A review of the yearbook for the Class of 1900 suggests that few if any of its members were Black, Hispanic or Native American. In fact, it has been only within the last decade or so that WPI has seen its enrollment of students from underrepresented minorities begin to grow. A variety of recruiting and retention programs, some supported by major corporations like United Technologies, General Electric, GTE, Lockheed-Martin and Xerox, have enabled the university to increase minority enrollment substantially. Today, Black, Hispanic and Native American students make up 5 percent of all undergraduates and 6 percent of the Class of 2000.

The Campus of '00

As the student body grew up, the campus - and the city it calls home - grew out. In 1896 WPI was a small cluster of four academic buildings on the outskirts of a small city. Travel was difficult, which might account for the small number of students from faraway places. Getting around was so arduous, in fact, that the 1896 annual catalog of WPI warned against frequent travel, even for local students:

If [the student's] home is far distant from the Institute, whether in Worcester or in any of the adjoining towns, it would greatly advance his interest to take a study room near at hand for five days in the week, for it is difficult to estimate the evil effect of the habit of daily riding to and from in the cars upon a student's enthusiasm.

WPI has since expanded to cover the better part of four city blocks in the heart of what is now New England's second largest city. Travel has become so easy, many students hop on planes (not yet invented in 1896) to travel home during school holidays or to head off to project centers at the far corners of the globe. In fact, jet travel, e-mail and video conferencing have made the notion of any place being "far distant from the Institute" seem out-of-date.

During the 20th century, the land to the west of West Street became the site of several residence halls, two gyms and four academic buildings, and the WPI campus became, in a sense, two campuses. By the time the Class of 2000 arrived, the university had, at last, joined its east and west halves into an elegant whole. The Class of 2000, in fact, is the first that will never have to get used to looking both ways before crossing West Street.

After decades of negotiations with the city, the university finally received the OK to close the street to traffic in 1995. It moved quickly to replace the asphalt of the street with the brick and granite of a landscaped pedestrian mall, complete with a fountain. The project has benefits in addition to enhancing student safety, Garvin says. "It makes students feel that they are part of a tradition that goes beyond their own four years here."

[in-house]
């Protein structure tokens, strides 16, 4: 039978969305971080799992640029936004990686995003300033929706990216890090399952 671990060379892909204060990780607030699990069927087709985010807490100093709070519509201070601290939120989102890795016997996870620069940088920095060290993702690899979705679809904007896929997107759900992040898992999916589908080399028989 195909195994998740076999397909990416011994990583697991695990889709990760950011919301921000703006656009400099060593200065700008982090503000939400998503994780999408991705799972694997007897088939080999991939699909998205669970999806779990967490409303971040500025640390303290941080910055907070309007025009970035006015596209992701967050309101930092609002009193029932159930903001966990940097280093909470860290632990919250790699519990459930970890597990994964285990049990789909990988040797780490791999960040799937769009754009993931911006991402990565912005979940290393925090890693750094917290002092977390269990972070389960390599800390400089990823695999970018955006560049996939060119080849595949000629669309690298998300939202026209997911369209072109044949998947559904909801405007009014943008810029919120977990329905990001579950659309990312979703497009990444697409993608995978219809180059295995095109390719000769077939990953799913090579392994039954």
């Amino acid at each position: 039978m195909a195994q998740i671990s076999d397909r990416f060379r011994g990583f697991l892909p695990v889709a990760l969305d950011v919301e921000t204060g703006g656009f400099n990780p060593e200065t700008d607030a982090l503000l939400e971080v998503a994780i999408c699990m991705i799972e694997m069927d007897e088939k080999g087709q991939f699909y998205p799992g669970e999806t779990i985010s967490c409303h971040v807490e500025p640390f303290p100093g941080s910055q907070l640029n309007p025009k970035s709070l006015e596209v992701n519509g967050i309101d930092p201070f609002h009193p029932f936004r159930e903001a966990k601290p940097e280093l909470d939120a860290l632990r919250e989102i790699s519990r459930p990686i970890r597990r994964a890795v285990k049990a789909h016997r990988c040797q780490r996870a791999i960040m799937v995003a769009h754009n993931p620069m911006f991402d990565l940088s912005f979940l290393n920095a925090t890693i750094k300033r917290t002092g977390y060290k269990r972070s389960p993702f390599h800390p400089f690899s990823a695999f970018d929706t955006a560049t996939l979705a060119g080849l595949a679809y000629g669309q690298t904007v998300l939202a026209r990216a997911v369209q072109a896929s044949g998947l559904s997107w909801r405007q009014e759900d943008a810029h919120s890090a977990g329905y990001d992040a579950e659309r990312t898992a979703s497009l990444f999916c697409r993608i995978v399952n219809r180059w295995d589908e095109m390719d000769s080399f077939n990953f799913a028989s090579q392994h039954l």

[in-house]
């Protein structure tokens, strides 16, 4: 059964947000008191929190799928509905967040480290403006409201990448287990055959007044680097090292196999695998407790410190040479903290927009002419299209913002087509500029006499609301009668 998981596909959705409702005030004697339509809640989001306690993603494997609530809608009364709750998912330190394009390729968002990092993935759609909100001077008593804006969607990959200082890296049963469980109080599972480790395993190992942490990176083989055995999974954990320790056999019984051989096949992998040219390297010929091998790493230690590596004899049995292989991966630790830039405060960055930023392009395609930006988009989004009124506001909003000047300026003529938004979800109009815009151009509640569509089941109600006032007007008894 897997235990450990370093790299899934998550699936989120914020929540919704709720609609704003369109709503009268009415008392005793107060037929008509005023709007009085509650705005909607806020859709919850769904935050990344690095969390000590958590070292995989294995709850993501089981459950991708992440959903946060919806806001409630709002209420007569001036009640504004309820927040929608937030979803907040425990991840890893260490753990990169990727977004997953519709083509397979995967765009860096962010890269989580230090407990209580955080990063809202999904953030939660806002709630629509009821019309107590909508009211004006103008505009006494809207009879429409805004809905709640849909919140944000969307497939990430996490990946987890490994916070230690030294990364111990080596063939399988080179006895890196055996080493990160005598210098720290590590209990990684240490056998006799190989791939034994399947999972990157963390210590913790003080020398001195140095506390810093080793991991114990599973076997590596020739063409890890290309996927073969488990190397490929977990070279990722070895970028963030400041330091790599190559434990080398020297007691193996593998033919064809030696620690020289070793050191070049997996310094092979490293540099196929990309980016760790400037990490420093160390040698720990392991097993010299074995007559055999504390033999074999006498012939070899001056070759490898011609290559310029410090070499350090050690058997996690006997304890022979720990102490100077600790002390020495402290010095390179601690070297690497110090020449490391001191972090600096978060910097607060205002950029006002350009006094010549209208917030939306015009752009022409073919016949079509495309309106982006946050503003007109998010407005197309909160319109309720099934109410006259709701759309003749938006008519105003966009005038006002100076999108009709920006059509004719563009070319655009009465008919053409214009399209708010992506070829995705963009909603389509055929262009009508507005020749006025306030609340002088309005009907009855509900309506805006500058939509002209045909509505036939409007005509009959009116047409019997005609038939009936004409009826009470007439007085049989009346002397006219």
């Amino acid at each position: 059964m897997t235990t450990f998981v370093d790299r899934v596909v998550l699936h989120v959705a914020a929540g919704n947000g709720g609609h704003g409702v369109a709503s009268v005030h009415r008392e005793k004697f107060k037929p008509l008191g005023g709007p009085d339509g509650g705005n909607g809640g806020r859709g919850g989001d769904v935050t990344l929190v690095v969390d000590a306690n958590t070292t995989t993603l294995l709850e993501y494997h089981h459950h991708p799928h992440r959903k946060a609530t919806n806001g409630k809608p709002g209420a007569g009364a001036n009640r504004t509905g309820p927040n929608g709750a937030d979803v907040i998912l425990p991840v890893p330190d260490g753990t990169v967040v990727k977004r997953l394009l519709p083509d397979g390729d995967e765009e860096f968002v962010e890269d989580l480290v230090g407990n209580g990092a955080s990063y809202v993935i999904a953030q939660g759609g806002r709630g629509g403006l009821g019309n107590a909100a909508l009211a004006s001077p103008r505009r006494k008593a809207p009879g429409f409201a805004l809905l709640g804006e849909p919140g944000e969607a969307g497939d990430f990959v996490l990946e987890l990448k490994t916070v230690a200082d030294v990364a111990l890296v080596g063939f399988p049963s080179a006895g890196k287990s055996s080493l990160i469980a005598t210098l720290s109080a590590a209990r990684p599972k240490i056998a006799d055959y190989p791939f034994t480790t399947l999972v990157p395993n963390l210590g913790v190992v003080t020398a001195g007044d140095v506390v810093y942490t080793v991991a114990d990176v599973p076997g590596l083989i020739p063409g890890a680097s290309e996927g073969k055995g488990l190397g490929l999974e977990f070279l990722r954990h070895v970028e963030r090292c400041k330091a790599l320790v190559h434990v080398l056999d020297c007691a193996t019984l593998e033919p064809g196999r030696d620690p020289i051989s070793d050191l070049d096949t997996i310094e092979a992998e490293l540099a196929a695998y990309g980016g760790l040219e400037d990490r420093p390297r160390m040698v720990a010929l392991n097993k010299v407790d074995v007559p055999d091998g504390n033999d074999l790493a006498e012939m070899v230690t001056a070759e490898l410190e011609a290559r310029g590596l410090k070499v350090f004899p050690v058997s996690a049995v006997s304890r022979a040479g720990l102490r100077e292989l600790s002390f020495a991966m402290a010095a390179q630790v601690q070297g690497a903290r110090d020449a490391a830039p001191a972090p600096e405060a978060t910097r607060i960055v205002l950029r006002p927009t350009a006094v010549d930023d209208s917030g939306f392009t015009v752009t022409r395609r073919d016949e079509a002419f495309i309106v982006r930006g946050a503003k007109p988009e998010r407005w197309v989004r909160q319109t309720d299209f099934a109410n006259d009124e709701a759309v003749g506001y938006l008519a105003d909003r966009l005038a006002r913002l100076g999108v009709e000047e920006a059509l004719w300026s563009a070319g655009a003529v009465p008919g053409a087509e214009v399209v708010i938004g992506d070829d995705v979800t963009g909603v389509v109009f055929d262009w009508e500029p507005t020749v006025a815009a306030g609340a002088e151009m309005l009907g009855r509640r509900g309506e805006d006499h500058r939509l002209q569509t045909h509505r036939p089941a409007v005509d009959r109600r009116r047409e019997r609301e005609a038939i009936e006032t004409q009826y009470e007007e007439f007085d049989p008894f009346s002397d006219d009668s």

"It's a real improvement," Tripp says. "The campus has a great feeling now. What they've done with West Street is really nice - you feel that that block belongs to you. In the spring, when the grass is out and the trees are in bloom, it will be beautiful."

The Economics of '00

In the 100 years since the Class of 1900 enrolled, the cost of attending WPI has increased - more than a hundredfold. In 1896, full tuition - including lab fees - was $160. For the current academic year, the university is charging $17,860. Of course, the past century has seen a substantial increase in the cost of most commodities, and WPI's tuition remains at about the mid-point of the prices charged by its competitors.

The financial expectations of today's students also differ markedly from those of their counterparts of 100 years ago. An engineering education in 1900 virtually guaranteed wealth. Today, a degree from WPI offers a good prospect of a comfortable standard of living. But in today's economy, when downsizing, acquisitions and mergers, and global competition have made job security and lifetime employment things of the past, financial stability seems to be the most important motivation for undergraduates, Garvin says. "I don't think our students are necessarily looking to be wealthy. They're hoping to be secure and comfortable."

She adds that a small minority of students come to WPI motivated primarily by the promise of the large starting salaries people in technical professions can make. "When you graduate and you can make $40,000 or $50,000 - that's heady stuff for a 22-year-old," she notes. "But I say to some students, 'You're going to work for 50 years. You don't even like chemistry. Why are you in chemical engineering?'"

Interviews with members of the Class of 2000 would indicate that at least some students today are being guided by their hearts, rather than their wallets. Jason Sardell '00, for example, a graduate of the Massachusetts Academy of Mathematics and Science at WPI, a state-supported high school for Central Massachusetts students, is completing a double major in physics and economics. "I was planning on majoring in engineering," he says. "Then I took some physics courses and I really liked them. I like math, and physics involves a lot of math, as does economics." Asked if he is expecting to make a lot of money, he replies, with a laugh, "In physics?"

The Work of '00

"We represent a fresh start - a new chance. But it is probably wrong to think that we are not going to make the same mistakes as those who came before us. However, we do offer a new and different kind of hope - the hope that we may do a better job." - Jonathan Tripp '00

Though much has changed in the past 100 years, certain things remain the same. For example, hard work is expected of students. In return, they receive an excellent education and a degree that is respected in the world of industry.

But while hard work has been a constant through the years, the Class of 1900 might well have had to put in a bit more effort than today's students. For each of the three courses they typically take during each of WPI's four academic terms, members of the Class of 2000 are expected to spend about 17 hours per week in class, in lab, or doing homework. Here is how the annual catalog described the expectations for undergraduates a century ago:

The course of study is planned in such a way that all the time of every student is demanded for study, recitation, drawing, and practice, excepting so much that may be taken up in the necessary duties of life....Special care should be exercised in regarding to evening entertainment since at least five evenings a week ought to be devoted to the preparation of lessons assigned in the different departments of instruction. Students are expected to devote at least two hours [per day] to the preparation of each lesson excepting those in drawing and manipulation.